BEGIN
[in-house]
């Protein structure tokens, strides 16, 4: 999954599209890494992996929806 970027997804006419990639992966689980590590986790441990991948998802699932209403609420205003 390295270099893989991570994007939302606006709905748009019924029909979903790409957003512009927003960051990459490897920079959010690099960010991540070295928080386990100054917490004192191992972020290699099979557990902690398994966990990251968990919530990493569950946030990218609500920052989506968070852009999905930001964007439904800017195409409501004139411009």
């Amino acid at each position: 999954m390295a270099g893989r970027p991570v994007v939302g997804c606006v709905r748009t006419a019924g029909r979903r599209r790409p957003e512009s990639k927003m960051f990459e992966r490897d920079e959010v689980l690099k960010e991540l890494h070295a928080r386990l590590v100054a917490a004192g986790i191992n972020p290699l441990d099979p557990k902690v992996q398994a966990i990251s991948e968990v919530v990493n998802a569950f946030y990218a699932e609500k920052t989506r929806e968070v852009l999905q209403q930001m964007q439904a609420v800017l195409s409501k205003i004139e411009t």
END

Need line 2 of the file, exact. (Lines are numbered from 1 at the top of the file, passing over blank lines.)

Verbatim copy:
């Protein structure tokens, strides 16, 4: 999954599209890494992996929806 970027997804006419990639992966689980590590986790441990991948998802699932209403609420205003 390295270099893989991570994007939302606006709905748009019924029909979903790409957003512009927003960051990459490897920079959010690099960010991540070295928080386990100054917490004192191992972020290699099979557990902690398994966990990251968990919530990493569950946030990218609500920052989506968070852009999905930001964007439904800017195409409501004139411009």